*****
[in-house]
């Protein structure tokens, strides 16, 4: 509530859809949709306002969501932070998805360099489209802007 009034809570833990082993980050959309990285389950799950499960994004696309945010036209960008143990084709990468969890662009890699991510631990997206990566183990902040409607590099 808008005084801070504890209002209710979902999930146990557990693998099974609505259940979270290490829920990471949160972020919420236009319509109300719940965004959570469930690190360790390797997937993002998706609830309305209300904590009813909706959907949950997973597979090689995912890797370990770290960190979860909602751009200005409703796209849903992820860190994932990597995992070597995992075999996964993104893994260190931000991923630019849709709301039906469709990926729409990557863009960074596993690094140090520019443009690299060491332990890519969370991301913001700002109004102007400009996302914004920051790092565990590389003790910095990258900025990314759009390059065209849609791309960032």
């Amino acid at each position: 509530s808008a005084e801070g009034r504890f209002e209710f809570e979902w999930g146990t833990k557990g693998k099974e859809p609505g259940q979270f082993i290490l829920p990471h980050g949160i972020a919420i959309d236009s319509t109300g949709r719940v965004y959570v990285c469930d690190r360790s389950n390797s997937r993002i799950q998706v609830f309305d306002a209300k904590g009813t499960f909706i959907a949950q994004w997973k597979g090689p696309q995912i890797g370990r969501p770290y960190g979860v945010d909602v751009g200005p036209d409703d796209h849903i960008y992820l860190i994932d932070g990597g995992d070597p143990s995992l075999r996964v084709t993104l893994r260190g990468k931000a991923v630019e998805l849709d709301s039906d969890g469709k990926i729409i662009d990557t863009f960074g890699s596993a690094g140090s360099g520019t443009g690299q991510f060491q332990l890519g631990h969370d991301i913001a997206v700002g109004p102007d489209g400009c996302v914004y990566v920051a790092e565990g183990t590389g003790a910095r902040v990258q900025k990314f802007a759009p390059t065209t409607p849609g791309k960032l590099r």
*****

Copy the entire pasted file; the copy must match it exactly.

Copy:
[in-house]
């Protein structure tokens, strides 16, 4: 509530859809949709306002969501932070998805360099489209802007 009034809570833990082993980050959309990285389950799950499960994004696309945010036209960008143990084709990468969890662009890699991510631990997206990566183990902040409607590099 808008005084801070504890209002209710979902999930146990557990693998099974609505259940979270290490829920990471949160972020919420236009319509109300719940965004959570469930690190360790390797997937993002998706609830309305209300904590009813909706959907949950997973597979090689995912890797370990770290960190979860909602751009200005409703796209849903992820860190994932990597995992070597995992075999996964993104893994260190931000991923630019849709709301039906469709990926729409990557863009960074596993690094140090520019443009690299060491332990890519969370991301913001700002109004102007400009996302914004920051790092565990590389003790910095990258900025990314759009390059065209849609791309960032």
């Amino acid at each position: 509530s808008a005084e801070g009034r504890f209002e209710f809570e979902w999930g146990t833990k557990g693998k099974e859809p609505g259940q979270f082993i290490l829920p990471h980050g949160i972020a919420i959309d236009s319509t109300g949709r719940v965004y959570v990285c469930d690190r360790s389950n390797s997937r993002i799950q998706v609830f309305d306002a209300k904590g009813t499960f909706i959907a949950q994004w997973k597979g090689p696309q995912i890797g370990r969501p770290y960190g979860v945010d909602v751009g200005p036209d409703d796209h849903i960008y992820l860190i994932d932070g990597g995992d070597p143990s995992l075999r996964v084709t993104l893994r260190g990468k931000a991923v630019e998805l849709d709301s039906d969890g469709k990926i729409i662009d990557t863009f960074g890699s596993a690094g140090s360099g520019t443009g690299q991510f060491q332990l890519g631990h969370d991301i913001a997206v700002g109004p102007d489209g400009c996302v914004y990566v920051a790092e565990g183990t590389g003790a910095r902040v990258q900025k990314f802007a759009p390059t065209t409607p849609g791309k960032l590099r």